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10th August 2016

Q&A: Max Fraser, 100% Norway Curator

Exactly six weeks and one day from now, London Design Guide editor and former deputy director of the London Design Festival, Max Fraser will showcase his latest curatorial offering to the design-loving crowds of London Design Fair.

Recognised for his pivotal roles within the the London design scene, Max’s debut appointment as 100% Norway curator is a fitting progression for both the seasoned design aficionado and the consistently dynamic celebration of Norwegian design talent.

Featuring 17 designers and design teams, comprising both established and up-and-coming creatives, Max’s cohort of exhibitors boasts a diverse portfolio of disciplines and backgrounds and is set to once again challenge antiquated perceptions of what Norwegian design is and its role in emerging design markets around the globe. 

We caught up with Max as he prepares for the show. 

How does it feel to be curating such as long-standing show? 
100% Norway has been exhibited in London for over a decade, which is testament to the strength of the Norwegian design scene. A great variety of design talent from the country has been shown in London and I’m pleased to be welcoming a new generation into the mix in 2016.

What is it that you find most interesting about the Norwegian design scene today?
I’ve been struck by the energy and enthusiasm of the designers I’ve met. The Norwegian design scene is small and, as such, has a tight community of like-minded individuals who collectively want to showcase their talent around the world. As such, the small country of Norway has developed a strong design reputation in the world which I’m fortunate enough to inherit.

How do you think the international perception of Norwegian design has changed in the last 13 years?
The presence of Norwegian design around the world has been consistently well-curated, tightly edited and generally commercial in its outlook. As such, I think the international perception is positive and one of professionalism.

This year’s exhibition centres on ‘Norwegian Design; Past, Present and Future’ but you could say that design everywhere is influenced by heritage – whether following it or reacting against it – what makes this year’s exhibition different?
Designers working in the countries with the greatest 20th Century design heritage tend to live somewhat in the shadows of their predecessors. Finally, these countries (including Norway) seem to be freeing themselves of the shackles of the past and pushing forward in new directions. They aren’t giant leaps but there is certainly an appetite to embrace new materials and typologies while remaining commercial and international in appeal.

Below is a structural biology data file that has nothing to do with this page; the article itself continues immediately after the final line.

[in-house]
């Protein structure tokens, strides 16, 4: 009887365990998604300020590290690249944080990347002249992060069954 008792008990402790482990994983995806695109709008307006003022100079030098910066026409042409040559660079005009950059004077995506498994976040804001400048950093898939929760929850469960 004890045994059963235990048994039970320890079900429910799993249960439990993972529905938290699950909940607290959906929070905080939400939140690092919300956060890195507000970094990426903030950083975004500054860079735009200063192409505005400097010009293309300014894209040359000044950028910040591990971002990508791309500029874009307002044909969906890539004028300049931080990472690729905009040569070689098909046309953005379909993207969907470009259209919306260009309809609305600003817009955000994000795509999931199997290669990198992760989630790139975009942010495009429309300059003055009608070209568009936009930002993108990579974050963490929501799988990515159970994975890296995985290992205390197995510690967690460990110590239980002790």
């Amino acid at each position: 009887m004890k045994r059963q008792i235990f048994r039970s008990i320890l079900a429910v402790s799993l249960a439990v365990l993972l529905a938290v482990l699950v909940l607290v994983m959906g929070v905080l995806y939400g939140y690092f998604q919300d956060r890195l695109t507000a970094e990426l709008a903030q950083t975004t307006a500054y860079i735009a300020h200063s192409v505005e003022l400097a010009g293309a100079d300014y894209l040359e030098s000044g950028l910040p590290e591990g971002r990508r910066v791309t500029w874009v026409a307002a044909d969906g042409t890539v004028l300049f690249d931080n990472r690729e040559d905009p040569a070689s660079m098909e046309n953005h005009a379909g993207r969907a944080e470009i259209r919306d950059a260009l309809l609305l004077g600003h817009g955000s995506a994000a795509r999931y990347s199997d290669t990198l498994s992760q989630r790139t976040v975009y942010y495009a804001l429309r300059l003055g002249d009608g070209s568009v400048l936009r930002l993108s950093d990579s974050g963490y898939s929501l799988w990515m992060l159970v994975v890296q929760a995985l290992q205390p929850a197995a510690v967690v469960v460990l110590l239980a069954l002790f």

What feeling do you want to create in the exhibition space itself?
With 13 years of 100% Norway heritage behind me, I’m keen to inject a new energy and outlook that breaks from any preconceptions of what Norwegian design is, particularly in light of the Scandinavian stereotypes. I think the designers involved would be grateful for this.

What influenced your selection of designers for the 2016 show?
There are a number of factors I need to consider when making the selection: does it represent a balanced mix of Norwegian design output today? Are the products relevant and commercial in the UK market? Does the product have a place in our world today? Will the cynical London audience embrace it? Thankfully, I didn’t recognise many of the names of the applicants this year so I approached the curating with a clean agenda and, as such, we have a good mix of new talents with the more established from the main Norwegian cities.

What reaction do you hope this year’s exhibition elicits from visitors? What ideas do you want to convey? 
As the curator, I have a responsibility to portray Norwegian design in the best possible light, so I would hope that visitors leave with a positive impression of the country’s design scene today. But I don’t want people to just leave saying “oh that was nice”, I also want them to develop relationships with the designers on display and move forward with new partnerships so that the legacy of those four days continues into the future.

100% Norway will exhibit at London Design Fair 22 - 25 September. Follow 100% Norway on Twitter and Instagram for updates ahead of the show. 

Download the full press release here. 

Above 1: Domaas/Høgh Una, 2: Max Fraser, 3: Anderssen Voll Åkle for Røros Tweed, 4: Ann Kristin Einarsen Rolla, 5: Knudden Berg Hindenes Bow Stool, 6: Andreas Bergsaker Singularity Vase, 7: Osloform Stokkit, 8: Nils Henrik Stensrud Turntable. 

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